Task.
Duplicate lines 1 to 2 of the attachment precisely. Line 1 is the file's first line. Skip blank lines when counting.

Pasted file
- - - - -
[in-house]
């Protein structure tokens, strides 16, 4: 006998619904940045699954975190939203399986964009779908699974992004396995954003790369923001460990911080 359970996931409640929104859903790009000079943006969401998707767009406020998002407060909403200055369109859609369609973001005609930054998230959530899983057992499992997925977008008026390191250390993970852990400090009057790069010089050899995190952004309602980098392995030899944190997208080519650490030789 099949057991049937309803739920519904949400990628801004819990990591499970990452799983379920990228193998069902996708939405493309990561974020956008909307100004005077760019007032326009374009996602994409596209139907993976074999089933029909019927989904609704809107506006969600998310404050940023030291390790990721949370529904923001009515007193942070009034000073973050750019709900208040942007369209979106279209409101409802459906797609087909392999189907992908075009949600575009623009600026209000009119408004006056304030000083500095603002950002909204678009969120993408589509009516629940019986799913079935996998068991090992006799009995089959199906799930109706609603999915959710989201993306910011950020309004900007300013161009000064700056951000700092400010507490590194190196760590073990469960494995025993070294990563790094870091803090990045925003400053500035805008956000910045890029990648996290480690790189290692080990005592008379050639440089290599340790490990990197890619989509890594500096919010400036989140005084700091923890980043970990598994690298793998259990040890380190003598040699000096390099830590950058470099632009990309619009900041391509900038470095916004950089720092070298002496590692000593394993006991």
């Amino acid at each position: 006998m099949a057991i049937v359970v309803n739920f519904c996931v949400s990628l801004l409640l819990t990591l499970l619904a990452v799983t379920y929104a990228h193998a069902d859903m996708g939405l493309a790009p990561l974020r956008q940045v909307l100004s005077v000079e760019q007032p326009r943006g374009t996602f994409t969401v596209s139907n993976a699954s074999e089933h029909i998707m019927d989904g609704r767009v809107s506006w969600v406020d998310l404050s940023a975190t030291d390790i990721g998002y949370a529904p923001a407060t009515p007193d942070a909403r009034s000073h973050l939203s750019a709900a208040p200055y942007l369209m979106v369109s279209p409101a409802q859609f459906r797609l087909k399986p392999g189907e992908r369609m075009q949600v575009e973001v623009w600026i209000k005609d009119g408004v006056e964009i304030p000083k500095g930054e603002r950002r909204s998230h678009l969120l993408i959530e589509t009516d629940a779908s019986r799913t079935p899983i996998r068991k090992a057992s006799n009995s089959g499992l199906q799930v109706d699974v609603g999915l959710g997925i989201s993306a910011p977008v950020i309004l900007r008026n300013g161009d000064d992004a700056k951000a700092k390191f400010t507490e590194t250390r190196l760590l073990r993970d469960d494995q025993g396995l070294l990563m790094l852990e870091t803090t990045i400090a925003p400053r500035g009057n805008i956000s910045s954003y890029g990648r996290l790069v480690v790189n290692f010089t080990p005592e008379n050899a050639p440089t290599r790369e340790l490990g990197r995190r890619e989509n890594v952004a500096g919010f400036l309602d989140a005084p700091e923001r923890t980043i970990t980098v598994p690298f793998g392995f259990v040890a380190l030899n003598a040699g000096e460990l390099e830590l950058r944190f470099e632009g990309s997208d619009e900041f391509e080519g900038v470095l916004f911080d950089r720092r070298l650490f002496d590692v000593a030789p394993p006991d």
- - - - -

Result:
[in-house]
């Protein structure tokens, strides 16, 4: 006998619904940045699954975190939203399986964009779908699974992004396995954003790369923001460990911080 359970996931409640929104859903790009000079943006969401998707767009406020998002407060909403200055369109859609369609973001005609930054998230959530899983057992499992997925977008008026390191250390993970852990400090009057790069010089050899995190952004309602980098392995030899944190997208080519650490030789 099949057991049937309803739920519904949400990628801004819990990591499970990452799983379920990228193998069902996708939405493309990561974020956008909307100004005077760019007032326009374009996602994409596209139907993976074999089933029909019927989904609704809107506006969600998310404050940023030291390790990721949370529904923001009515007193942070009034000073973050750019709900208040942007369209979106279209409101409802459906797609087909392999189907992908075009949600575009623009600026209000009119408004006056304030000083500095603002950002909204678009969120993408589509009516629940019986799913079935996998068991090992006799009995089959199906799930109706609603999915959710989201993306910011950020309004900007300013161009000064700056951000700092400010507490590194190196760590073990469960494995025993070294990563790094870091803090990045925003400053500035805008956000910045890029990648996290480690790189290692080990005592008379050639440089290599340790490990990197890619989509890594500096919010400036989140005084700091923890980043970990598994690298793998259990040890380190003598040699000096390099830590950058470099632009990309619009900041391509900038470095916004950089720092070298002496590692000593394993006991």